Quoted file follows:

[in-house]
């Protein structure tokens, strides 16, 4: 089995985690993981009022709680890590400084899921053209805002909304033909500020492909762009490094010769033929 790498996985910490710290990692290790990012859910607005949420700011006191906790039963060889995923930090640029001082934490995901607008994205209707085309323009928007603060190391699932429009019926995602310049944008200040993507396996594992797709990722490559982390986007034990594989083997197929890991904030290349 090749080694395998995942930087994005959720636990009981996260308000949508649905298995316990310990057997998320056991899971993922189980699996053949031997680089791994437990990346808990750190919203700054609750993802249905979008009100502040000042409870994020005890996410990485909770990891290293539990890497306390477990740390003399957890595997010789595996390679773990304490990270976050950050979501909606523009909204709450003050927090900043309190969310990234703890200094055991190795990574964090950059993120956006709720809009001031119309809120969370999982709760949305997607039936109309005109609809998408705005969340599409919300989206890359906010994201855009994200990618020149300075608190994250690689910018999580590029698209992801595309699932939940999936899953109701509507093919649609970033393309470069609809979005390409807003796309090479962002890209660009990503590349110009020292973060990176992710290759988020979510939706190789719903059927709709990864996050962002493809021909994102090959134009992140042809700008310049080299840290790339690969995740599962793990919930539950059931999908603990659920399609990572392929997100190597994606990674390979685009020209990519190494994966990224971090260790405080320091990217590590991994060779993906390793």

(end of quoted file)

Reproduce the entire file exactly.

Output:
[in-house]
């Protein structure tokens, strides 16, 4: 089995985690993981009022709680890590400084899921053209805002909304033909500020492909762009490094010769033929 790498996985910490710290990692290790990012859910607005949420700011006191906790039963060889995923930090640029001082934490995901607008994205209707085309323009928007603060190391699932429009019926995602310049944008200040993507396996594992797709990722490559982390986007034990594989083997197929890991904030290349 090749080694395998995942930087994005959720636990009981996260308000949508649905298995316990310990057997998320056991899971993922189980699996053949031997680089791994437990990346808990750190919203700054609750993802249905979008009100502040000042409870994020005890996410990485909770990891290293539990890497306390477990740390003399957890595997010789595996390679773990304490990270976050950050979501909606523009909204709450003050927090900043309190969310990234703890200094055991190795990574964090950059993120956006709720809009001031119309809120969370999982709760949305997607039936109309005109609809998408705005969340599409919300989206890359906010994201855009994200990618020149300075608190994250690689910018999580590029698209992801595309699932939940999936899953109701509507093919649609970033393309470069609809979005390409807003796309090479962002890209660009990503590349110009020292973060990176992710290759988020979510939706190789719903059927709709990864996050962002493809021909994102090959134009992140042809700008310049080299840290790339690969995740599962793990919930539950059931999908603990659920399609990572392929997100190597994606990674390979685009020209990519190494994966990224971090260790405080320091990217590590991994060779993906390793």